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    Famous runner, fan of offbeat

    Bill Rodgers

    Jonathan Wiggs /globe staff

    Back in 1975 Bill Rodgers made winning the Boston Marathon as well as setting a record time look easy. In his new memoir, “Marathon Man” — which all of Monday’s runners might want to speed read — he explains how “Boston Billy” came to be.

    BOOKS: What are you currently reading?

    RODGERS: Sometimes people send me their running books. A lot of them aren’t so good but I’ve been reading one recently I like, “Wannabe Distance God” [set to be self-published in June] by Timothy Tays . He’s a psychologist now but was a high school and college runner. He really catches the flavor of what it’s like to be on a team and all the ego struggles.


    BOOKS: What other running books do you like?

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    RODGERS: “The Perfect Mile” by Neal Bascomb and Bernd Heinrich’s “Racing the Antelope.” For non-running books, I like all kinds. One of my favorite authors is John Irving. I’ve read “The Fourth Hand,” “A Widow for a Year,” and “A Prayer for Owen Meany,” which is my favorite. I like books that are kind of off-the-wall like “Bury Me Standing” by Isabel Fonesca, about the gypsies and their struggles.

    BOOKS: What else do you read about?

    RODGERS: I’m interested in history. I’ve been to China and ran the Beijing Marathon. So I read “The Private Life of Chairman Mao,” by Dr. Li Zhisui, his doctor. His stories are mind-boggling. I like biographies, too. I’ve read Tyler Hamilton’s “The Secret Race’’ about doping and professional cycling. It’s very interesting and funny.

    BOOKS: Do you read about sports in general?


    RODGERS: Not really. I’m not a sports fan. I’m interested in unique stories, whoever it is. It might be something like Tyler’s book. Within running there aren’t that many books like that. There is Alberto Salazar’s “Fourteen Minutes.” Alberto has had a very interesting life, growing up in Cuba where his dad was a friend of Castro. The title refers to when Alberto collapsed from a heart attack and was without oxygen for 14 minutes. The book is just riveting.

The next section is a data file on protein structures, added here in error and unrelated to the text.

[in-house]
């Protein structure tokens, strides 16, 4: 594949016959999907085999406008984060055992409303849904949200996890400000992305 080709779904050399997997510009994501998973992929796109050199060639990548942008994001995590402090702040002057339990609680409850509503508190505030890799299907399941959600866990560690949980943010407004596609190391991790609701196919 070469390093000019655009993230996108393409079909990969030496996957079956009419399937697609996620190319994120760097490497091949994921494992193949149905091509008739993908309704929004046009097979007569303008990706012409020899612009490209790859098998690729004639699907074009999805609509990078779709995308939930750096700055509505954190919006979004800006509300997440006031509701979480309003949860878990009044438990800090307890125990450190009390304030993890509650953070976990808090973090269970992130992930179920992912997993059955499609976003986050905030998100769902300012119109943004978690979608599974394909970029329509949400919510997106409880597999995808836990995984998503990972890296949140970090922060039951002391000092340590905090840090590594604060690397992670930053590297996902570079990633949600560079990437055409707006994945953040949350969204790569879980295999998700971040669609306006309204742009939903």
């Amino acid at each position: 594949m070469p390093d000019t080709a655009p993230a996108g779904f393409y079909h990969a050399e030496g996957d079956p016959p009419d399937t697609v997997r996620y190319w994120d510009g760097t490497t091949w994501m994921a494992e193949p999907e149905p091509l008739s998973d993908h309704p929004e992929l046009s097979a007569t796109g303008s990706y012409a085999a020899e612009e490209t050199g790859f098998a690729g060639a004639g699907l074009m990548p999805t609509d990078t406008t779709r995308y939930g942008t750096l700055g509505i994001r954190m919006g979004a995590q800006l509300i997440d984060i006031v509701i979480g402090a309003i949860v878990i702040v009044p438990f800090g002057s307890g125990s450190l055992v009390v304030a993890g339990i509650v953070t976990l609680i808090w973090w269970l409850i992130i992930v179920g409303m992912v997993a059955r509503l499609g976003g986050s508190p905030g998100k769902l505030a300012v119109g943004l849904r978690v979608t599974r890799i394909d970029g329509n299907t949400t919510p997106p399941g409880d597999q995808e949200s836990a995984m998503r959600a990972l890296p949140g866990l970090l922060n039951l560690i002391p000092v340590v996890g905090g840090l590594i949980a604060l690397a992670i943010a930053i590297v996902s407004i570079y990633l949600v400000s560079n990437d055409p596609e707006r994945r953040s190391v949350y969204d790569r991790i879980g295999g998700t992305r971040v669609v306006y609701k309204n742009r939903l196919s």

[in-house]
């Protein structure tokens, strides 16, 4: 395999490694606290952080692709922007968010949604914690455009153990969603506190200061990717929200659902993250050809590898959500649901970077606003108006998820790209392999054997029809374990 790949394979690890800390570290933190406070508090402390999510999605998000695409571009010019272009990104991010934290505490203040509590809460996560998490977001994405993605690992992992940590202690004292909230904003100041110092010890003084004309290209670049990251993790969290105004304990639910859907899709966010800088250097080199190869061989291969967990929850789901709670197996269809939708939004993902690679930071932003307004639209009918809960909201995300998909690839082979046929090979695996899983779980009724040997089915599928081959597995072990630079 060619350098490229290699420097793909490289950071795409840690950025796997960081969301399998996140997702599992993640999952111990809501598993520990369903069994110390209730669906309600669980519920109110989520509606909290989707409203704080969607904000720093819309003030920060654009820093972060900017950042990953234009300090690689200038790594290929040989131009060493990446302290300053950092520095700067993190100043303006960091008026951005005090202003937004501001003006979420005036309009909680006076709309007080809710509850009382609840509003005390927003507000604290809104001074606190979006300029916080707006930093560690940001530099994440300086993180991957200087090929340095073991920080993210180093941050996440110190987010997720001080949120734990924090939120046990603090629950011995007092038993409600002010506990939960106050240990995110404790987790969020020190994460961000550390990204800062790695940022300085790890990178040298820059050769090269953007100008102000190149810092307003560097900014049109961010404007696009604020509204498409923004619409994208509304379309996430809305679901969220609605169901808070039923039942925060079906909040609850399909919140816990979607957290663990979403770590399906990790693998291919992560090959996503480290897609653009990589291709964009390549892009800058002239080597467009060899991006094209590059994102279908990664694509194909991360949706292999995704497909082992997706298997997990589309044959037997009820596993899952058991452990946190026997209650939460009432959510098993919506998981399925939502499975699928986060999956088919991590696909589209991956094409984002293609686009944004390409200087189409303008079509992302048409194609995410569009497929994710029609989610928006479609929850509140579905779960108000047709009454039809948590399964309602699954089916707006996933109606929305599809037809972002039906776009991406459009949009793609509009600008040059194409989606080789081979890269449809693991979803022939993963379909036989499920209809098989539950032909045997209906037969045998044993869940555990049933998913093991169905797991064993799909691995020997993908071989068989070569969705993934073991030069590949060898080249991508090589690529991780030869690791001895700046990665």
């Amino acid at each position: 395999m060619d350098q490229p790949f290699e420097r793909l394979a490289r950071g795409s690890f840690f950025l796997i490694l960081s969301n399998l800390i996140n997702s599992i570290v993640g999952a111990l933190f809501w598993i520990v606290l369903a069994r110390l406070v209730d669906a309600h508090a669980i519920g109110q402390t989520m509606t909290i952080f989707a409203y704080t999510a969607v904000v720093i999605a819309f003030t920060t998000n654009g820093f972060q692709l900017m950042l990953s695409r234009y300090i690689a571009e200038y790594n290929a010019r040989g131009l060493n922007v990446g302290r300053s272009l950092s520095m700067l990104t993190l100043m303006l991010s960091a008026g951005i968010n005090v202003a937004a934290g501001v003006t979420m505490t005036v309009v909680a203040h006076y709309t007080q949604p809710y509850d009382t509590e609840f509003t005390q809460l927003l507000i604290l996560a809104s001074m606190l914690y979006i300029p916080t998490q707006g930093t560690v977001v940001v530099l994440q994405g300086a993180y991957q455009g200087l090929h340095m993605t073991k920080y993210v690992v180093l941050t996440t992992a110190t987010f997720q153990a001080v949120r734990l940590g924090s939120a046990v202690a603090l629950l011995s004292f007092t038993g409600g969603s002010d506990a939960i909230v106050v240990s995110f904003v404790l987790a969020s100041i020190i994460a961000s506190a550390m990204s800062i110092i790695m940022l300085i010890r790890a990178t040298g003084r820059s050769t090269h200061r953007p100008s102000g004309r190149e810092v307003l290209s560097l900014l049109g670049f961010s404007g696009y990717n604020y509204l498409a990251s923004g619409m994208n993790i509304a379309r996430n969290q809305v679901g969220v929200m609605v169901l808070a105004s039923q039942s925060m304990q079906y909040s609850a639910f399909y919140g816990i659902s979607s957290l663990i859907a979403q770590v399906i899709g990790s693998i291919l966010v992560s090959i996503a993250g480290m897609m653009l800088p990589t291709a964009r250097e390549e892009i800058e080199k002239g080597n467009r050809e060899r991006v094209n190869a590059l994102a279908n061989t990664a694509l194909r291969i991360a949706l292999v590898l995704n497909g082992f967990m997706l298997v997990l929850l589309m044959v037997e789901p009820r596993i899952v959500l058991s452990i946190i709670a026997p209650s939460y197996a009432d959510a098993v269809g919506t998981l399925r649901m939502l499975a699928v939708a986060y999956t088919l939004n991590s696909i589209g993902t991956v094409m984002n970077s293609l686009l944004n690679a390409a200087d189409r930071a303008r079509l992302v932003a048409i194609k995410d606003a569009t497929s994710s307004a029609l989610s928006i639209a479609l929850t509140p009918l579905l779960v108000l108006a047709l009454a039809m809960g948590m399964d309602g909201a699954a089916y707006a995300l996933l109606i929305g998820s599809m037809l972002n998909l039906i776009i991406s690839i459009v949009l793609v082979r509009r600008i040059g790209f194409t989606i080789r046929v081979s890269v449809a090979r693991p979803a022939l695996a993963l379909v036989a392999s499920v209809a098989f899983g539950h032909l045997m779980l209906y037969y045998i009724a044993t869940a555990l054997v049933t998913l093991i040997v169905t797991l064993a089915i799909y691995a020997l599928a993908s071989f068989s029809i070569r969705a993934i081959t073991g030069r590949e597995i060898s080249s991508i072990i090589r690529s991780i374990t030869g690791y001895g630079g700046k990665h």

BOOKS: Is there a relationship between reading and running for you?

    RODGERS: In an indirect way. When I was a kid checking out my grandfather’s library, I found “In Brightest Africa” by the American naturalist Carl Akeley. He’d find wild animals and bring them to American zoos. The book was fascinating. I also liked reading newspaper travel sections. Later when I became a runner I got to travel around the world and experience what I had read about as a kid.

    BOOKS: Did your training ever get in the way of reading?

    RODGERS: Nah. One of the good things about running is you can’t do too much of it or you’re going to be injured. In my best years I trained two hours a day. You also travel a lot for running. You have to have a book with you. Right now in my travel bag I have “The Long Walk” by Slavomir Rawicz about a Polish soldier who escaped a Siberian prison during World War II. I read part of “Ivan’s War,” an excellent book about the struggles of the Russian people during World War II, then I left the book on a plane, unfortunately. Once I was on a plane in first class, which runners don’t get too much, and this guy sat down next to me. He offered me his mixed nuts. Being a runner, we are perpetually eating, I took them. I noticed he only had three fingers and part of his nose. Then I knew who he was. He was the Dallas surgeon left for dead on Mount Everest in Jon Krakauer’s book “Into Thin Air.” I was so freaked out I didn’t say anything. I wish I had. What an experience to meet a person you read about in a book.

    Amy Sutherland

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